EnergySource

The 2018 Worldwide Threat Assessment, released on February 13, includes climate change among the identified threats to global stability. While many have pointed to the gap between this assessment and the rhetoric of US President Donald J. Trump—and the noticeable absence of climate change from his administration’s 2017 National Security Strategy—the worldwide threat assessment underscores a continuity in the identification of climate change as a security challenge across broad swaths of the US government. However, the mention of climate change as a threat is less criticism directed at the White House than reiteration of a consistent theme found in past Worldwide Threat Assessments.   

Climate change has been included in the US Office of the Director of National Intelligence’s assessments, which began in 2006, for many years. Climate change was first included in the 2009 Worldwide Threat Assessment, and the language in the 2018 assessment about the impact on food, energy, and water resources, echoes similar themes. 

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US President Donald J. Trump delivered his first State of the Union in Washington on January 30, 2018.

Read the address here.

Trump touched on a diverse set of topics. We asked our analysts their thoughts on what the president had to say. Here is their take:

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This article is part of a series that reflects on the first year of the Trump administration. 

In the first year of his administration, US President Donald J. Trump pursued what he called an “America First” energy strategy, seeking to maximize domestic production of oil and gas resources by rolling back regulations, lifting restrictions, and opening additional land up for development.

What was US policy prior to Trump? In the closing days of his administration, former US President Barack Obama announced what was intended to be a permanent ban on offshore oil and gas drilling in the Arctic. Given the fragility of Arctic ecosystems and the operational risks of drilling in such a harsh environment, he withdrew the Chukchi Sea and most of the Beaufort Sea from oil and gas leasing, exploration, and development.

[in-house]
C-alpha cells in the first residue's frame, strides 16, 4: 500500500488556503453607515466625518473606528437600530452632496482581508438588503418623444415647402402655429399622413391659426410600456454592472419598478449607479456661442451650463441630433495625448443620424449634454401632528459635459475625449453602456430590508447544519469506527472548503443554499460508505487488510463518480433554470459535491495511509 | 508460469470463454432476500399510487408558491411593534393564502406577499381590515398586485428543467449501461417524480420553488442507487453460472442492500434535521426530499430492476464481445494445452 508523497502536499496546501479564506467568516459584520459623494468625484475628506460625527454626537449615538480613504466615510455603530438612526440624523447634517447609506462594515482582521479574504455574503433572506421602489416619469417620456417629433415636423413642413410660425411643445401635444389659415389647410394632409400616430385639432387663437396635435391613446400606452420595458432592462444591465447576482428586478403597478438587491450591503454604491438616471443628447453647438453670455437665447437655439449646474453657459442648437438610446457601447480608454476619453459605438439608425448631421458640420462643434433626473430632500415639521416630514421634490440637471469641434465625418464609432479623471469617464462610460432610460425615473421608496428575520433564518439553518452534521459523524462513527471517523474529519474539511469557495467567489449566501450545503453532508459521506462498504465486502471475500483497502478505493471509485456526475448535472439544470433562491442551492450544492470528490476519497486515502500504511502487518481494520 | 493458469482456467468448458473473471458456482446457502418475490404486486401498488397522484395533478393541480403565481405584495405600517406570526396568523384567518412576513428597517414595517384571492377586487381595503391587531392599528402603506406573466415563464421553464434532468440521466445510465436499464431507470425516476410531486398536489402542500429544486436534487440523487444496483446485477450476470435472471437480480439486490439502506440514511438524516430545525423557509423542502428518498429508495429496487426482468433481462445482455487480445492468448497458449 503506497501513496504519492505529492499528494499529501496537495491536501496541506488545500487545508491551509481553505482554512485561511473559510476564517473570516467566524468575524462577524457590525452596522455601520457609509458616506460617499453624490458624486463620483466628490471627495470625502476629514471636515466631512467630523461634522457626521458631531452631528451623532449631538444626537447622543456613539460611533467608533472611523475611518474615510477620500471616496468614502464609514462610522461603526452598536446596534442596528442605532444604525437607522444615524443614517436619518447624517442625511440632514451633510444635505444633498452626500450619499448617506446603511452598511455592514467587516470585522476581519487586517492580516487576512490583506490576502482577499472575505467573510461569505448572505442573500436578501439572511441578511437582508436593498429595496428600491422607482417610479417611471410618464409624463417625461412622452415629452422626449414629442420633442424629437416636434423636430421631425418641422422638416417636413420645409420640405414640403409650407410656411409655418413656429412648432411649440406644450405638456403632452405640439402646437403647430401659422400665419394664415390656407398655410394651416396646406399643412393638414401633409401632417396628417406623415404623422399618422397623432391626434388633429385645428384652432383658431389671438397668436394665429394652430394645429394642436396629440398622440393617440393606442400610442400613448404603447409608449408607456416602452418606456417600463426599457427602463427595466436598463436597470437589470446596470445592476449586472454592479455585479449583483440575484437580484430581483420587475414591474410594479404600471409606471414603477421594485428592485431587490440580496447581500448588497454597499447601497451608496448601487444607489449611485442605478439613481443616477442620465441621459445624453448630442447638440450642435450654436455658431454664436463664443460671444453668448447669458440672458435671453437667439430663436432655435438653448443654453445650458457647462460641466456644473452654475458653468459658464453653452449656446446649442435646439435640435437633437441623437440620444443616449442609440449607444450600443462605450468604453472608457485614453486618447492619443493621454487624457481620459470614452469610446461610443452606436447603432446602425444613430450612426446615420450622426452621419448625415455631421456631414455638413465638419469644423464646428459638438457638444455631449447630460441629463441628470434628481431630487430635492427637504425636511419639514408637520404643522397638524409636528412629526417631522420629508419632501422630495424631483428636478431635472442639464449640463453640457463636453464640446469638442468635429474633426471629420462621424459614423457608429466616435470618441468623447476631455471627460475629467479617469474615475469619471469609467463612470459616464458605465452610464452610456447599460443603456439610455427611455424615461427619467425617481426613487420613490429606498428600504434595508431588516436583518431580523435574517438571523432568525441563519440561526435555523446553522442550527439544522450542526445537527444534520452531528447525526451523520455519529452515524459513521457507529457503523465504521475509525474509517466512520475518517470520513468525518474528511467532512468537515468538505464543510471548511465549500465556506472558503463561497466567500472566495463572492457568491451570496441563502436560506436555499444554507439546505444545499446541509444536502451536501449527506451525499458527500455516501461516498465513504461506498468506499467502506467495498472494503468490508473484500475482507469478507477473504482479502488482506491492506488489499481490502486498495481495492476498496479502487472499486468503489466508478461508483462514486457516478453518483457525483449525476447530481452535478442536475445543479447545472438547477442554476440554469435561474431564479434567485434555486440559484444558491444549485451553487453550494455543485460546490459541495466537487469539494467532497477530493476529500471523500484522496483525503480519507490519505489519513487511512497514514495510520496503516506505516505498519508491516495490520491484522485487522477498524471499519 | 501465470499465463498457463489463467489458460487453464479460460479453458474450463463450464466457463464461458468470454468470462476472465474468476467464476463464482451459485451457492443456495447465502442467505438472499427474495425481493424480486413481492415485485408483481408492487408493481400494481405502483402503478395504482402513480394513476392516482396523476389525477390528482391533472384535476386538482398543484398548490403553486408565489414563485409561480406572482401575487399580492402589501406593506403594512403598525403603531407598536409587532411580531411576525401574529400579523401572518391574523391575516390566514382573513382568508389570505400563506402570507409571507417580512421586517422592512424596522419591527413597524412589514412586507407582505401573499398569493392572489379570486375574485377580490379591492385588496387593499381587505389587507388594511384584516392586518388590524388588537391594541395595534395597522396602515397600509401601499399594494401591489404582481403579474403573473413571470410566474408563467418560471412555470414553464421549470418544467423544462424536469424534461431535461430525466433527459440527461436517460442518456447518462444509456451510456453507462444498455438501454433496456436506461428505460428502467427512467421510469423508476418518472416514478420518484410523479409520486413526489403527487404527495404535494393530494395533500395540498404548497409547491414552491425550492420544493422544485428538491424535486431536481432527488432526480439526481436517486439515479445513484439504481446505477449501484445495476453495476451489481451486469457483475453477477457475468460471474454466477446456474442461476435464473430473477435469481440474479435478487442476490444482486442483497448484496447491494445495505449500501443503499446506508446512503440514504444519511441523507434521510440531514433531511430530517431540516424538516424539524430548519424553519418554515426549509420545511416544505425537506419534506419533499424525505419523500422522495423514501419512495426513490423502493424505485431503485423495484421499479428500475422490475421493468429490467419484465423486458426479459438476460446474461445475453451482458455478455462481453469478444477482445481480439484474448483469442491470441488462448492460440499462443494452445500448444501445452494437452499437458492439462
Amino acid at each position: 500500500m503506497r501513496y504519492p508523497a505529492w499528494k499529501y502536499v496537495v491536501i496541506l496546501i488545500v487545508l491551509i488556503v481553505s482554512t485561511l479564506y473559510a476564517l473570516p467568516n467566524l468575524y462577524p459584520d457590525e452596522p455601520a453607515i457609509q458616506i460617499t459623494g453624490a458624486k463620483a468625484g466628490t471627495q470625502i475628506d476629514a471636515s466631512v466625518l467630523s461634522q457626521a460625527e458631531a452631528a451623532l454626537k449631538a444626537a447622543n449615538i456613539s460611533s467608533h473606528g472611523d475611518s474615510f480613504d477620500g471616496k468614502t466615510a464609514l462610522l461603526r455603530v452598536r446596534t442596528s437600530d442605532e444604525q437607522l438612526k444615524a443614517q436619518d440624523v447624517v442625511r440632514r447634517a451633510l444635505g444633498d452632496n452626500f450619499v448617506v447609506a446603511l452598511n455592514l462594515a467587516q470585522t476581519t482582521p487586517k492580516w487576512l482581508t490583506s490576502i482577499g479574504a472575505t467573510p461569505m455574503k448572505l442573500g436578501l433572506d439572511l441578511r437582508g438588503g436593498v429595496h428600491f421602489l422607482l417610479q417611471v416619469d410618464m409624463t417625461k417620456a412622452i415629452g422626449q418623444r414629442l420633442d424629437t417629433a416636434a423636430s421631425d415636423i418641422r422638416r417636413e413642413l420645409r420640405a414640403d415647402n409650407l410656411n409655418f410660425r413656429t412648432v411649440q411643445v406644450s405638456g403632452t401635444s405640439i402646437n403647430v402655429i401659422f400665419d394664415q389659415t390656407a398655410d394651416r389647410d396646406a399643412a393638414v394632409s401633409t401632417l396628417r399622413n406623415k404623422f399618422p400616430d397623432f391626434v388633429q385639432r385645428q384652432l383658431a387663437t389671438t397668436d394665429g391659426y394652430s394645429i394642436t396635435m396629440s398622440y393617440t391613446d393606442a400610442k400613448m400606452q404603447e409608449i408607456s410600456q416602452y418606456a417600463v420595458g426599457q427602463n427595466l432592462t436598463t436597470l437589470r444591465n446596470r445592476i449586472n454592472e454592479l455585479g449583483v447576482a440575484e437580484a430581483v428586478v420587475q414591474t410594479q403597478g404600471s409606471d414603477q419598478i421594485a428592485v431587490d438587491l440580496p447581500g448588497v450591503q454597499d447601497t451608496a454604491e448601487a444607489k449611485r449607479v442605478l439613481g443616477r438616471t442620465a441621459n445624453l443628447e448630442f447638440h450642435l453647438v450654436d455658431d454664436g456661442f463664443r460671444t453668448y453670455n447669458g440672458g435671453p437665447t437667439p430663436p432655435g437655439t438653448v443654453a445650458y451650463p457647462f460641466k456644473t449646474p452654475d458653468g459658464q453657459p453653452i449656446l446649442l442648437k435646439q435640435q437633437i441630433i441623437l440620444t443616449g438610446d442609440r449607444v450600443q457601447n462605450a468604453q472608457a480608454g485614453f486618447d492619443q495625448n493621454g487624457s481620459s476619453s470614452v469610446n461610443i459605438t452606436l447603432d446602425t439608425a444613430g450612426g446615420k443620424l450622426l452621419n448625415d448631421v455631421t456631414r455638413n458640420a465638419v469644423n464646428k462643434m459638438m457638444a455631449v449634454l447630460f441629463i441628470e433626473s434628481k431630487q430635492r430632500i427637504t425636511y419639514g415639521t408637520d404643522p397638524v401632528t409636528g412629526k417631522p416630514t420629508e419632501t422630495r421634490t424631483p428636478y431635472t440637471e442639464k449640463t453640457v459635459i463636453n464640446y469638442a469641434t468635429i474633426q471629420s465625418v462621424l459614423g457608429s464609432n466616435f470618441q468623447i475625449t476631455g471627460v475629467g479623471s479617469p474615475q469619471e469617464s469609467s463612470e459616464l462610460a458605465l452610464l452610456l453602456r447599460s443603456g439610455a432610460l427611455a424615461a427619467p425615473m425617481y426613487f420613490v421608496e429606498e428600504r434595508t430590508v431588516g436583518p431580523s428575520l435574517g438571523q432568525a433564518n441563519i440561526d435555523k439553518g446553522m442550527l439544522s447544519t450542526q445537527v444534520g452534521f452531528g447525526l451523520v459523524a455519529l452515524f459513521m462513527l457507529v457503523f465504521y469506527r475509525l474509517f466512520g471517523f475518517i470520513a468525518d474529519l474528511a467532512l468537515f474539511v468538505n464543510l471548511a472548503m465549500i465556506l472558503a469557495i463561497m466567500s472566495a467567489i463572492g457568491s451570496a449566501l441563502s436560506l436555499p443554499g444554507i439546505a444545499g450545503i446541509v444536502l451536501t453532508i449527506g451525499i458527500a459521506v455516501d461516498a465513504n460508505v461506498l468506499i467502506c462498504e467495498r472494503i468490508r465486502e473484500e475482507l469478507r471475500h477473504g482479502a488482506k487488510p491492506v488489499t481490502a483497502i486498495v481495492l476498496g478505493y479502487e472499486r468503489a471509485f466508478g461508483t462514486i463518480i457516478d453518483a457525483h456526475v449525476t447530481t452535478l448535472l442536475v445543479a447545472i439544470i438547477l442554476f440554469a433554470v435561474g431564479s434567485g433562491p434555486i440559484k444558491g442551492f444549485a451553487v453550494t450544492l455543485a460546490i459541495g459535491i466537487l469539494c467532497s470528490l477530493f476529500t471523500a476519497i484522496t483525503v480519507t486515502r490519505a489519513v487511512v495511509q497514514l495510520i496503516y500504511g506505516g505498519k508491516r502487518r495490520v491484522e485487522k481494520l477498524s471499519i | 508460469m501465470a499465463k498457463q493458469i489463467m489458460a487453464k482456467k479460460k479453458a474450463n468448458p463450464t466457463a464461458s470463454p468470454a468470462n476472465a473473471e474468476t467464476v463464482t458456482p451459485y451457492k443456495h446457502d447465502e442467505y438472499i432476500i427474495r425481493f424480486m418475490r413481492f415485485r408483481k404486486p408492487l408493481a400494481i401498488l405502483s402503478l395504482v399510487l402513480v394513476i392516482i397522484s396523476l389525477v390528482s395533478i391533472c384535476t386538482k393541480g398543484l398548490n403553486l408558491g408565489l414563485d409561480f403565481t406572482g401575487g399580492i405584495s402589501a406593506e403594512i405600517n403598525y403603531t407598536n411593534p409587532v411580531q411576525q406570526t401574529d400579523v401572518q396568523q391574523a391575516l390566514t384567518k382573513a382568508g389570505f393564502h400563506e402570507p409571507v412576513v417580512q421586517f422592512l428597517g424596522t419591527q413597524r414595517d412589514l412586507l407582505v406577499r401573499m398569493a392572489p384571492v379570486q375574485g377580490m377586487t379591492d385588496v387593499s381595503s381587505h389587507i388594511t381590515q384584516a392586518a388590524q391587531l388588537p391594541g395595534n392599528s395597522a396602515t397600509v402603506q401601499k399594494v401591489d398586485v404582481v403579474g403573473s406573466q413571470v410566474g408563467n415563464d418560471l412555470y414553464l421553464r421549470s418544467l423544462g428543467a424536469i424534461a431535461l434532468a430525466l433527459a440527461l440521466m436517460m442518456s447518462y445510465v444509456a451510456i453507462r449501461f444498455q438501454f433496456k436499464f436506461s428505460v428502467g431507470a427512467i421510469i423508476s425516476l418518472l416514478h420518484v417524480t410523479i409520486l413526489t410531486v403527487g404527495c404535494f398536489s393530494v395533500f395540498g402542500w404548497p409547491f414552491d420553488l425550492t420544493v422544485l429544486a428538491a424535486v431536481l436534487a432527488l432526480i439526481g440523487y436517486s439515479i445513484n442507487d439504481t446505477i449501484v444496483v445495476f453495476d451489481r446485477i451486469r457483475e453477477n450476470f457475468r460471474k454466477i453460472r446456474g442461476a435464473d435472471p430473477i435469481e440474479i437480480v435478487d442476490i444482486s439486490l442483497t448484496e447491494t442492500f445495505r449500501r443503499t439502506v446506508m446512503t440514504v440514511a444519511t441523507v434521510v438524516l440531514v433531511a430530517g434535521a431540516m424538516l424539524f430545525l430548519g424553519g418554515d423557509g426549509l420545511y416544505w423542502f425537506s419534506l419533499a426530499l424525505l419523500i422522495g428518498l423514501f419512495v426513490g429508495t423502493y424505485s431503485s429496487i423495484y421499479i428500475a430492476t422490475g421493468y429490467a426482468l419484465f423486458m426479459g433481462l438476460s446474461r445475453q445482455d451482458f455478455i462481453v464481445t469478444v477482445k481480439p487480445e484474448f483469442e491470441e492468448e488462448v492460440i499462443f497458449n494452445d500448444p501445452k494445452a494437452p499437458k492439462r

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This article is part of a series that reflects on the first year of the Trump administration.

Despite the fanfare surrounding US President Donald J. Trump’s June 1, 2017, announcement that he was pulling the United States out of the Paris Agreement there is a drawn-out legal process for withdrawing from the pact.

What was US policy prior to Trump? In 2015, heads of state from around the world gathered in Paris to finalize a non-binding, bottom-up climate change accord, the Paris Agreement. The agreement, which entered into force in 2016, now includes every country in the world, and is most notable for being the first climate pact to require all countries—including major emerging economies such as China and India—to monitor and report their greenhouse gas emissions levels, and to put forth plans for reducing these emissions. Targets and reporting are mandated, but compliance with these targets—as well as the policies put in place to achieve them—is not legally binding.

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